Corporate, investment banking to be boosted

Updated: 2011-12-10 09:20

By Yu Ran (China Daily)

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SHANGHAI - China is set to play a major role in the growth of the investment banking market in Asia. The nation will become the continent's largest wholesale banking market by 2015, when Asia itself is expected to be the world's largest market for corporate and investment banking (CIB).

That's the conclusion of a report released by McKinsey & Co on Thursday.

By 2010, risk-adjusted CIB revenues in Asia had already reached nearly $442 billion, equal to just below one-third of the global total. That figure will achieve a revenue pool of about $790 billion, increasing the percentage to 45 percent, by 2015.

At present, China accounts for 50 percent of Asia's CIB revenues, and is expected to account for 60 percent in five years' time.

"Asia, especially China, will become the largest and fastest-growing region in the wholesale banking universe by 2015 and the dynamics of the game will change with more players entering, customers becoming more knowledgeable and demanding, and cross-regional business becoming more important," said Xu Jun, an associate partner at McKinsey's Shanghai office.

The report showed that while large companies with comparatively advanced product needs will continue to be the largest CIB customer segment with $326 billion in post-risk revenues, medium-sized companies will achieve rapid growth as smaller-scale private enterprises expand.

"We hope that we will have the opportunity to buy financial products and participate in the investment banking services offered by foreign banks, because at present my company mostly deals with local banks," said Wu Shengneng, senior management officer at Kangnai Group Co Ltd, a medium-sized enterprise in Zhejiang province that's a leading shoemaker. The Mc-Kinsey report also predicts that Asia's capital market and investment banking sector have the potential to offer opportunities worth $158 billion by 2015, nearly twice as much as at present.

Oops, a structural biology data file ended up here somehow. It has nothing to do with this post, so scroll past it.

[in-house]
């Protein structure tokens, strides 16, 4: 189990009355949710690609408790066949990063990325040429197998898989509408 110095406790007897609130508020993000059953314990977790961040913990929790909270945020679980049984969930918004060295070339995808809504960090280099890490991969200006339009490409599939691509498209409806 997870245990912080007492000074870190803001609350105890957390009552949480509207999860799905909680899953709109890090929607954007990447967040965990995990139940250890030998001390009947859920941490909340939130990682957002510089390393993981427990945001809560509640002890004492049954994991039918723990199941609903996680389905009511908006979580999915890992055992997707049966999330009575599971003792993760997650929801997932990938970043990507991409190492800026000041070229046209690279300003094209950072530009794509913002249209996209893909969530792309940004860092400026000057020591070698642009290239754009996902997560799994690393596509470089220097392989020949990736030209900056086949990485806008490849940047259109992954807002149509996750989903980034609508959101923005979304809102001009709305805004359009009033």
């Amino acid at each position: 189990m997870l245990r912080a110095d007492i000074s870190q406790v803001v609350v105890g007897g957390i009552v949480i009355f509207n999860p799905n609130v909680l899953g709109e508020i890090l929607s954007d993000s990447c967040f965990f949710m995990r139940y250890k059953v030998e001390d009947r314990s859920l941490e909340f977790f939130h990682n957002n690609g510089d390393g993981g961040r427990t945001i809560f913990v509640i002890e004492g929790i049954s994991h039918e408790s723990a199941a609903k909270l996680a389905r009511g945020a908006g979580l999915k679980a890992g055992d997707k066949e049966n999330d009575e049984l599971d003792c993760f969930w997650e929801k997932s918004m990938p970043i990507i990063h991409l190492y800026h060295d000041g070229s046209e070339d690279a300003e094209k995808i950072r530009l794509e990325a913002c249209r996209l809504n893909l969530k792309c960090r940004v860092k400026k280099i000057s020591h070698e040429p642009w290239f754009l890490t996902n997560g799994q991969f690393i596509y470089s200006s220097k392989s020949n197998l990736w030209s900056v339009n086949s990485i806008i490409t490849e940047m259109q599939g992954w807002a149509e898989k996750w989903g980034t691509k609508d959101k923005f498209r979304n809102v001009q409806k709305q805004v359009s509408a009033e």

"The regional focus of foreign banks will naturally shift from developed Asia to China and India by providing more customer-oriented products, not only focusing on the expansion of the customer groups," said Emmanuel Pitsilis, senior partner and head of the Asia Corporate and Investment Banking Division at McKinsey.

However, the problem for foreign banks at present is that there are still certain regional restrictions governing the introduction of financial products and their ability to expand the customer market as they want.

"For foreign financial institutions who would like to benefit from Asia's fast-growing CIB market, regulation and more intense competition will be the biggest challenges," said Pitsilis.

"Although we're quite interested in utilizing the opportunities provided by foreign banks, we are unsure whether the government will offer potential assistance and guidelines to help us step into the global investment market," said Wu.

According to the report, the majority of global banks need to focus on a strategy of becoming more localized, improving risk-control management for enterprises and increasing cooperation with local banks.